Supplementary research undertaken in the months since the release of Verizon’s authoritative Data Breach Investigations Report has put a spotlight on what anecdotally we already knew too well – malicious global cyber activity has increased sharply in the months since the start of the pandemic.
While it will not come as a surprise to many that cyber criminals and other malicious actors would seek to take advantage in periods of turmoil and uncertainty, Verizon’s supplementary report underlines the nature of the increased activity.
Verizon Business Group Asia-Pacific regional vice-president Rob Le Busque says the spike in malicious activity reflects the dynamic changes to work life and the organisation of society more generally.
The criminal response to those dramatic changes was to become seriously more active, and in relation to phishing in particular, to quickly adapt language to create sophisticated COVID-related malicious emails.
The 2020 Data Breach Investigations Report (DBIR) was launched in May based on the anonymised breach data collected from global partners in 2019 – including the Australian Federal Police.
But Mr Le Busque said with the dramatic changes to business brought about by the response to the pandemic – the work from home stampede and the mass migration to VPN’s, the cloud and software as a service applications – the company took it upon itself to produce a supplementary document based on data collected for the three months from March.
Unlike the DBIR series, this study focuses on 36 confirmed data breaches which were identified as being related directly to the COVID-19 pandemic, and also reviews 474 data breach incidents from March to June 2020 based on contributor data and publicly disclosed incidents.
Mr Le Busque said Verizon has combined this data with the team’s observations drawn from collective years of experience to ascertain the cyber-trends that have most impacted businesses during this time.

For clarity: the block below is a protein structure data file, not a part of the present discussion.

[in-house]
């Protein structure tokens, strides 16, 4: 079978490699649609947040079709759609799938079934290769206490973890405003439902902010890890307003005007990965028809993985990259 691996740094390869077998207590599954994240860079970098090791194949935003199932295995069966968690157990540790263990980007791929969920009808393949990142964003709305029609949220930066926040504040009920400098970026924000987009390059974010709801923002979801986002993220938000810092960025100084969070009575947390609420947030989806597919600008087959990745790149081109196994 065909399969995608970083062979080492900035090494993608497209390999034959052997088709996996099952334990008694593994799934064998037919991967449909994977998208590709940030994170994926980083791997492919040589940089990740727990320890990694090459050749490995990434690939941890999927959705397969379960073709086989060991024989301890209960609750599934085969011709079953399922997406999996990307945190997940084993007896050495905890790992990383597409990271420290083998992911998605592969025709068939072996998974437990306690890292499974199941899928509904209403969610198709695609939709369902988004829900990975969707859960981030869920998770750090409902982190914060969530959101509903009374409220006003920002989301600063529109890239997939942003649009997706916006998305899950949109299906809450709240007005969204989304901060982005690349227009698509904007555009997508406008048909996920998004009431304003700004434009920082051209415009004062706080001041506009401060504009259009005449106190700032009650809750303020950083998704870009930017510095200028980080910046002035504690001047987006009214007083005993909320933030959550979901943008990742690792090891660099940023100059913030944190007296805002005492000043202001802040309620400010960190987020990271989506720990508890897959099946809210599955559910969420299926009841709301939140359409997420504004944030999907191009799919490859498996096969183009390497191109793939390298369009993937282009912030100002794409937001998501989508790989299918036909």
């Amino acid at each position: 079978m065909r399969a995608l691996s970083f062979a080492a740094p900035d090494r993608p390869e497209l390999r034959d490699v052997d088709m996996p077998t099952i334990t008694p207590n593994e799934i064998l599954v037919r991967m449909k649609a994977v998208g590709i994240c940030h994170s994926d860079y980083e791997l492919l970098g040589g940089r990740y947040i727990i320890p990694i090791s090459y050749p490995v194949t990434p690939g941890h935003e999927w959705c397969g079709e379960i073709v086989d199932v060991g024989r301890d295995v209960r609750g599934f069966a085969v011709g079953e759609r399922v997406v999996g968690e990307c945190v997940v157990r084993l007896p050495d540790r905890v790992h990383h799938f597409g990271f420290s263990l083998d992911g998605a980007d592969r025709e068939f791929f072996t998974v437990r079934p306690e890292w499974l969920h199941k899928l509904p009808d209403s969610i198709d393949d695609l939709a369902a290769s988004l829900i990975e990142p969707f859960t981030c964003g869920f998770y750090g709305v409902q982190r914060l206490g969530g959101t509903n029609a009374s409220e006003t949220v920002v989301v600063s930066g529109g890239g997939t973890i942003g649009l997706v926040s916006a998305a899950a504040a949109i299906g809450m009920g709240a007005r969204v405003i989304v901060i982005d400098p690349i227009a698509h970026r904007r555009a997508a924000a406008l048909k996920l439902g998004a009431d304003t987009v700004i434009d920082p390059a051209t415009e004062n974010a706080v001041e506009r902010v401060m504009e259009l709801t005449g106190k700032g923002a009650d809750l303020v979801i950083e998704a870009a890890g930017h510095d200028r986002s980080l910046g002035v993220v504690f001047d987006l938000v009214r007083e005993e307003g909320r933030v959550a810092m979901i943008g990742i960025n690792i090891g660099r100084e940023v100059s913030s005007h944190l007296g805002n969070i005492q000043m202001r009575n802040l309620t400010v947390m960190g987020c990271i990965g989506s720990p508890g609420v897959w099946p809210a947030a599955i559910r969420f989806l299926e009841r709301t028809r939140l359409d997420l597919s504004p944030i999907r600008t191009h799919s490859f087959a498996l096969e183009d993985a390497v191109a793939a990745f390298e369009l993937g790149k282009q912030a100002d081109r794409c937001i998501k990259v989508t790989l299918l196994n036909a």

The supplementary report reconfirms the broad trends identified in the DBIR 2020, but highlights a big jump in scale. This is particularly the case with data breaches that resulted from the broad category of “errors and misconfigurations”.
Mr Le Busque said this had already been an issue in the pre-COVID environment, in that IT departments have been under pressure to perform more tasks with fewer people.
“But now having to manage large-scale, change projects on compressed time-lines and with the added pressure to ensure availability and performance that has come with the pandemic response, that’s had an impact,” he said.
“In some cases, they have had to formulate strategy – like a cloud migration and software as a service – on the fly, and then implement that strategy very, very rapidly, which is not the way these businesses would normally operate.”
This has resulted in errors, and the available attack surface has “exponentially increased” as the response to the pandemic created huge demand for infrastructure that enabled staff to work from home.
The vast majority of data breach incidents are financially motivated, just as it was pre-pandemic. What is interesting is that the cyber criminals are using the same “tried and tested methods” that they used before COVID.
It goes without saying that if these tactics worked in a stable business environment, they have been working even better in an era of unprecedented volatility and change. The tactics have not changed, but with a much larger attack surface, the results are similarly much better. For the criminals.
Mr Le Busque says 80 per cent of breaches are the result of stolen or brute-forced credentials. This is a huge challenge in the work from home era where “worker distraction” has led to a surge in surge in successful phishing attacks, often where credentials are acquired.
“What we found during the COVID period is that in some cases three times as many people clicked on a malicious email than previously,” Mr Le Busque said.
“We also found an increase in click-through rate – modest but important – when the email included terminology that was COVID-related, and that was designed to act on emotion, or heightened awareness or anxiety.”
In a work from home environment where people are faced with uncertainty and fear – and where there is an active appetite for COVID-19 information updates, and you can understand how malicious emails with words like ‘COVID’, ‘coronavirus’, ‘masks’, ‘quarantine’ and ‘vaccine’ are getting higher click-through rates.
The bottom line is that at a time when the pandemic response has created conditions that have a negative impact on cyber resilience, the need to build cyber resilience into our business and government structures is greater than ever.
“The focus for governments, enterprises and service providers should be a dialogue on improving and bolstering cyber resilience and cyber defence,” Mr Le Busque said.
“There is a danger that this can get lost in the discussions when there are so many competing priorities, from citizen well-being and healthcare, to employment, industry sustainability and supply chains.”
“Cybersecurity and cyber resilience is one of those challenges, and our job is to ensure that adequate attention is paid to it,” he said. “It is up to us to ensure there is an adequate understanding of that relationship between cyber resilience, cyber security and our ability to keep our businesses and enterprises operating as they should.”
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